Data centers are often stigmatized because of their high energy consumption. However, alternatives exist: from its origins CELESTE offers innovative and greener solutions.
California, the land of technological innovations, is home to some 800 data centers. The problem is they need water, lots of water to refresh their servers. The equivalent of 158,000 Olympic swimming pools per year calculated the journalist Drew Fitzgerald in a Wall Street Journal article … But the region has such a drought since four years that mayors are asking residents to reduce their water consumption. A situation that questions the data centers on their medium-term operation.
In France, where the climate is more moderate, the problem of water consumption arises just as much. There are nearly 74 m3 of water per hour that are used for cooling the servers in a data center with a capacity of 1 megawatt. Part of this water is lost through evaporation or inefficient circuitry. An alternative exists: free cooling. This cooling technique uses air rather than water. However the heat of air quality are lower. In other words, we need a much larger volume of air than water to produce the same result: 240 000 cubic meters per hour for a data center with an electrical output of 1 megawatt. But “the advantage is that the air is renewable indefinitely,” says Nicolas Aubé, President of CELESTE. In addition, fans used for cooling air consume very little power, “10 kWh per 1 megawatt server, or 1% of total consumption, so that close to 100% when should cool ” he continues. Besides the risk of loss, pump stops or other water-related risks are limited. In the end, a more reliable system, more robust and environmentally friendly.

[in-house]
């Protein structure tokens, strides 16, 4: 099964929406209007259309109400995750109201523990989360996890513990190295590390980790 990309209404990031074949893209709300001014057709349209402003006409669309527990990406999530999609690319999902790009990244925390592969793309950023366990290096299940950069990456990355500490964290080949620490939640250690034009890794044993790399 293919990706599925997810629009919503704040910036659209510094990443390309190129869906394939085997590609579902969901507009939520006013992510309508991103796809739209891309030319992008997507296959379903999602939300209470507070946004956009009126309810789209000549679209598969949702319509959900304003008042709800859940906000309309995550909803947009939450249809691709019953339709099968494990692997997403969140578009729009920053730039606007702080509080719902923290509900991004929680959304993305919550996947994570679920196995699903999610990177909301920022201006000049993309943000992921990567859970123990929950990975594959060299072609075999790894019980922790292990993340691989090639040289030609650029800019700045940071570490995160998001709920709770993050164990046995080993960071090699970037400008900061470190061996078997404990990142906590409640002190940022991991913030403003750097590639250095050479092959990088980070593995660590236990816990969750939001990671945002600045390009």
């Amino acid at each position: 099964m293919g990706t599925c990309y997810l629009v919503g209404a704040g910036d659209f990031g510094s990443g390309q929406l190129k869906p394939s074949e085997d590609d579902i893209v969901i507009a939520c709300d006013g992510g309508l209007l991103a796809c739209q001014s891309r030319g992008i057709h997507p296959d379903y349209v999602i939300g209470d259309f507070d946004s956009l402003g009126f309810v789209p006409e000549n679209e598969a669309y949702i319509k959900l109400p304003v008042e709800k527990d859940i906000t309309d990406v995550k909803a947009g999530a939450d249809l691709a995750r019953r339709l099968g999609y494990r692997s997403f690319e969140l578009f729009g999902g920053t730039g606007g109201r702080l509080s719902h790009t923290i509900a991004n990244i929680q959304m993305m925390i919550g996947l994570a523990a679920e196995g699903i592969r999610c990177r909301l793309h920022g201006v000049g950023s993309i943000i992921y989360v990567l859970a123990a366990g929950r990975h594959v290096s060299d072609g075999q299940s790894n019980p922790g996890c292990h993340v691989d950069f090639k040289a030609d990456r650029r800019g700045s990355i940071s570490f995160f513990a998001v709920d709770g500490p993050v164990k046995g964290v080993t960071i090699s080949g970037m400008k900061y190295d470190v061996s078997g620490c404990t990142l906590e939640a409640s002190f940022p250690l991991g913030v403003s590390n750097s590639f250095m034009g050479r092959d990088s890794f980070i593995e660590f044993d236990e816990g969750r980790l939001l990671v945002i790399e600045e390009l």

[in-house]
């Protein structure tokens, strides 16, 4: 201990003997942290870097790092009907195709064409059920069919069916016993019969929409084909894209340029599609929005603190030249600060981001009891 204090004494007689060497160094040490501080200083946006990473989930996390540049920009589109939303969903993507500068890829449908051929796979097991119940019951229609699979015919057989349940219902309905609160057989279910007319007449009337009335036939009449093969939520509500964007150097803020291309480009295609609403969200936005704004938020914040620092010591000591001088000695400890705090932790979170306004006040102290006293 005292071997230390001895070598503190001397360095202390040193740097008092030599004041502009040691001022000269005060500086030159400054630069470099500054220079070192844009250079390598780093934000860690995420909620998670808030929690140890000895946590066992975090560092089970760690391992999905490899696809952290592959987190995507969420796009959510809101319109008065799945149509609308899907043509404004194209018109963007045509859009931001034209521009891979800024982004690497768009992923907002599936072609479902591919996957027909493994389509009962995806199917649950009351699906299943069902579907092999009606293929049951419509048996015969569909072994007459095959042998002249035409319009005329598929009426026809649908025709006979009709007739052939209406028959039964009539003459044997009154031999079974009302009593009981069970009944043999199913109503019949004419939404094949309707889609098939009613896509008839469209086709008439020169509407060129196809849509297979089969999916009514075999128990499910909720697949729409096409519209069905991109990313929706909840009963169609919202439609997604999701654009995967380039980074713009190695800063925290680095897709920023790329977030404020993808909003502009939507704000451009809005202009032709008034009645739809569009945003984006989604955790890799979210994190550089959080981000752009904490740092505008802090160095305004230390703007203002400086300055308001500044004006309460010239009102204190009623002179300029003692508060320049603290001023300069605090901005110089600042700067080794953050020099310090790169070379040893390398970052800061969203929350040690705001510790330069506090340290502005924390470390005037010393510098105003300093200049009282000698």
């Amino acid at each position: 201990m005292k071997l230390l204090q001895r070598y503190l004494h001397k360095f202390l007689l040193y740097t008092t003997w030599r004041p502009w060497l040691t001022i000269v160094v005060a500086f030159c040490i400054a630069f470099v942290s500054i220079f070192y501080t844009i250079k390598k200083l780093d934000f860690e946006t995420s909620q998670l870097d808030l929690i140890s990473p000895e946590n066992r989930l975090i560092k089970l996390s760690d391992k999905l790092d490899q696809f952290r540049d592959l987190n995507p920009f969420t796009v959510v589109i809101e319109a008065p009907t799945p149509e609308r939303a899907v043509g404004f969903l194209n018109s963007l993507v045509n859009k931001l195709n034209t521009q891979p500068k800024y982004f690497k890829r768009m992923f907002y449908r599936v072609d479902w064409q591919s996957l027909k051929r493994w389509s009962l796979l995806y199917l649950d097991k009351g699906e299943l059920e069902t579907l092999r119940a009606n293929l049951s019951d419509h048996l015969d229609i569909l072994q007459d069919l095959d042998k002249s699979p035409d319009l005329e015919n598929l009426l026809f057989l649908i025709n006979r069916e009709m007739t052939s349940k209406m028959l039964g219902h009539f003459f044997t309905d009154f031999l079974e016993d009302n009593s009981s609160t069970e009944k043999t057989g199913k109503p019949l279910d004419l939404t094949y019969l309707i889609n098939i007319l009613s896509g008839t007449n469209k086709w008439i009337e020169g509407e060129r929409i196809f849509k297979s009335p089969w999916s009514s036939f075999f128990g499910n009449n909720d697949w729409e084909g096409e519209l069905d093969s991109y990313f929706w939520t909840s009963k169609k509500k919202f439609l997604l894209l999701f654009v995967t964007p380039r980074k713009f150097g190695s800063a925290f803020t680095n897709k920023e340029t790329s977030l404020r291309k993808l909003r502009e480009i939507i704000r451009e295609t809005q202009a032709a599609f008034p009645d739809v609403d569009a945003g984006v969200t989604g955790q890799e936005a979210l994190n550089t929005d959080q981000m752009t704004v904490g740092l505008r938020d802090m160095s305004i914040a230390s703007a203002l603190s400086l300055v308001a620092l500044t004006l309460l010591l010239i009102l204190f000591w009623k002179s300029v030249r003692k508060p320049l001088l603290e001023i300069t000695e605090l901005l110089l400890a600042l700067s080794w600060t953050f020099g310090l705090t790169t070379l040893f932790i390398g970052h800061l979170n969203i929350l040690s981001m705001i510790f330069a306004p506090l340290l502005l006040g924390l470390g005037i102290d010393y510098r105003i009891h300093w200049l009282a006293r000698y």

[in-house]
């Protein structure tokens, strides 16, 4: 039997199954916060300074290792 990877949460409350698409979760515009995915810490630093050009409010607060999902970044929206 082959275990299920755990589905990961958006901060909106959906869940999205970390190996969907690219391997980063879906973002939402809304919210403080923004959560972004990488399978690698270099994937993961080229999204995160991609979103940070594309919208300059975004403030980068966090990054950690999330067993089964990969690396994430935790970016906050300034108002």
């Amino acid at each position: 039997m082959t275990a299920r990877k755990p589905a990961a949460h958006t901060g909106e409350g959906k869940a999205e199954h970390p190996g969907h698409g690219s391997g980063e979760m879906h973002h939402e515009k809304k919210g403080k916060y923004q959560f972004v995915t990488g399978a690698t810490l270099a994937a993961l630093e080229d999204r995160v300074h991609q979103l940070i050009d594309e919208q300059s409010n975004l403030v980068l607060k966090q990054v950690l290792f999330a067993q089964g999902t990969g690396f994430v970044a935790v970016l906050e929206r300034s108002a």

The StarDC, datacenters “all-in-one” and Marilyn, the datacenter of CELESTE, operate in free cooling. Furthermore, Marilyn is the only high-density data center in France whose vertical construction allows the optimization of airflow. Saving about 6 GWh per year compared to a traditional data center, the equivalent of an office building of 150 000 m2, is realized. This innovation makes possible to reconcile advanced technological and environmental concerns.
Nicholas Aubé, President of MARILYN & CELESTE